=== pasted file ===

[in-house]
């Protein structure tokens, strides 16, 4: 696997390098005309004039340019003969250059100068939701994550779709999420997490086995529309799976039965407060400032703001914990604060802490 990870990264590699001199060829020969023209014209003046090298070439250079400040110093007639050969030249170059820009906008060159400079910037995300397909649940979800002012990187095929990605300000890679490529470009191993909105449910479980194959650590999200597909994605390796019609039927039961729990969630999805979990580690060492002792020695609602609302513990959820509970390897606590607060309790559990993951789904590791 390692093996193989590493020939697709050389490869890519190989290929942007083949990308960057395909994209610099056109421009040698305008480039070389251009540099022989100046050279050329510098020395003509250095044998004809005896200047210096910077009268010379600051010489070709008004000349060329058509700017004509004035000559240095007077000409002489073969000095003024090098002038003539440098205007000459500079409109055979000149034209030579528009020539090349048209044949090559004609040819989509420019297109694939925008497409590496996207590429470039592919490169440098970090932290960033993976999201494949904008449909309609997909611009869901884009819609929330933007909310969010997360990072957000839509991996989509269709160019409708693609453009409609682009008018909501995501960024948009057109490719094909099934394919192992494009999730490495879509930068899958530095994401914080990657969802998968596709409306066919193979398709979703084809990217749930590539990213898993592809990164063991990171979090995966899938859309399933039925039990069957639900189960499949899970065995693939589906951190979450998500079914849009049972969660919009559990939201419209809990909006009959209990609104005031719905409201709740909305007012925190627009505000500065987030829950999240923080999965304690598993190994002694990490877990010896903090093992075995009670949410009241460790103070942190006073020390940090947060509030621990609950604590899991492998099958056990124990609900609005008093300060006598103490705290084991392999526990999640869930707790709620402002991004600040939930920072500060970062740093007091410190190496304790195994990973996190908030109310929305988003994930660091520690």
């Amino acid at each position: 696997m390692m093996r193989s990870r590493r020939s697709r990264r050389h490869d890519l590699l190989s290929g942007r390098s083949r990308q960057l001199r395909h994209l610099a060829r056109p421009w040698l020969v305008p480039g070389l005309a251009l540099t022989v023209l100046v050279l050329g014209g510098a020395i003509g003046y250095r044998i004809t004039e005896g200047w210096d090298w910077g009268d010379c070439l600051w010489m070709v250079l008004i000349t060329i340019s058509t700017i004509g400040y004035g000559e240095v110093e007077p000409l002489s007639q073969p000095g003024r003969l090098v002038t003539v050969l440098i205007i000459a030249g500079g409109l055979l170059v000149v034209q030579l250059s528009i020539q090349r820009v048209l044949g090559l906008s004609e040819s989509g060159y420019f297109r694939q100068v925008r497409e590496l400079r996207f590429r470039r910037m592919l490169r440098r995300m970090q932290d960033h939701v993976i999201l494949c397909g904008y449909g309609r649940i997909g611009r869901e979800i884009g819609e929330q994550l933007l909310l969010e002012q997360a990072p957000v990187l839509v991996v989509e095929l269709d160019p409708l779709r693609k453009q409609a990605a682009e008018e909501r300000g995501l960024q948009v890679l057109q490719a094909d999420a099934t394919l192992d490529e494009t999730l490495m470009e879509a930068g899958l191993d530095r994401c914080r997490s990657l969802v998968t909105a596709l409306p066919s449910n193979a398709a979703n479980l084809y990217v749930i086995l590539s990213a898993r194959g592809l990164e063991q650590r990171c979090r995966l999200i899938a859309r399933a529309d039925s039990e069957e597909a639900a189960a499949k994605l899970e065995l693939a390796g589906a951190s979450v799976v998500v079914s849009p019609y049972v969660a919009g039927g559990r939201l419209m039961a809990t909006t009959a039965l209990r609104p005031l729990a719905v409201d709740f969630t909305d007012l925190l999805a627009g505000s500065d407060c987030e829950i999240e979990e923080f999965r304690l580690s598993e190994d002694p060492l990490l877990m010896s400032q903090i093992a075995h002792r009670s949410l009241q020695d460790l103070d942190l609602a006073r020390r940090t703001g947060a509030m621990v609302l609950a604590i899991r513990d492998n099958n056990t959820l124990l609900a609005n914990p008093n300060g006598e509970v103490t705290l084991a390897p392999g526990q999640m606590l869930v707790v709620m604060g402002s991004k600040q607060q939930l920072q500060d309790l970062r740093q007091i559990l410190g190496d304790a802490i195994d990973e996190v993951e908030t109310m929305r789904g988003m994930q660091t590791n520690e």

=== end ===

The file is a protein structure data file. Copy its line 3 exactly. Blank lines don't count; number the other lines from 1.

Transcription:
């Amino acid at each position: 696997m390692m093996r193989s990870r590493r020939s697709r990264r050389h490869d890519l590699l190989s290929g942007r390098s083949r990308q960057l001199r395909h994209l610099a060829r056109p421009w040698l020969v305008p480039g070389l005309a251009l540099t022989v023209l100046v050279l050329g014209g510098a020395i003509g003046y250095r044998i004809t004039e005896g200047w210096d090298w910077g009268d010379c070439l600051w010489m070709v250079l008004i000349t060329i340019s058509t700017i004509g400040y004035g000559e240095v110093e007077p000409l002489s007639q073969p000095g003024r003969l090098v002038t003539v050969l440098i205007i000459a030249g500079g409109l055979l170059v000149v034209q030579l250059s528009i020539q090349r820009v048209l044949g090559l906008s004609e040819s989509g060159y420019f297109r694939q100068v925008r497409e590496l400079r996207f590429r470039r910037m592919l490169r440098r995300m970090q932290d960033h939701v993976i999201l494949c397909g904008y449909g309609r649940i997909g611009r869901e979800i884009g819609e929330q994550l933007l909310l969010e002012q997360a990072p957000v990187l839509v991996v989509e095929l269709d160019p409708l779709r693609k453009q409609a990605a682009e008018e909501r300000g995501l960024q948009v890679l057109q490719a094909d999420a099934t394919l192992d490529e494009t999730l490495m470009e879509a930068g899958l191993d530095r994401c914080r997490s990657l969802v998968t909105a596709l409306p066919s449910n193979a398709a979703n479980l084809y990217v749930i086995l590539s990213a898993r194959g592809l990164e063991q650590r990171c979090r995966l999200i899938a859309r399933a529309d039925s039990e069957e597909a639900a189960a499949k994605l899970e065995l693939a390796g589906a951190s979450v799976v998500v079914s849009p019609y049972v969660a919009g039927g559990r939201l419209m039961a809990t909006t009959a039965l209990r609104p005031l729990a719905v409201d709740f969630t909305d007012l925190l999805a627009g505000s500065d407060c987030e829950i999240e979990e923080f999965r304690l580690s598993e190994d002694p060492l990490l877990m010896s400032q903090i093992a075995h002792r009670s949410l009241q020695d460790l103070d942190l609602a006073r020390r940090t703001g947060a509030m621990v609302l609950a604590i899991r513990d492998n099958n056990t959820l124990l609900a609005n914990p008093n300060g006598e509970v103490t705290l084991a390897p392999g526990q999640m606590l869930v707790v709620m604060g402002s991004k600040q607060q939930l920072q500060d309790l970062r740093q007091i559990l410190g190496d304790a802490i195994d990973e996190v993951e908030t109310m929305r789904g988003m994930q660091t590791n520690e």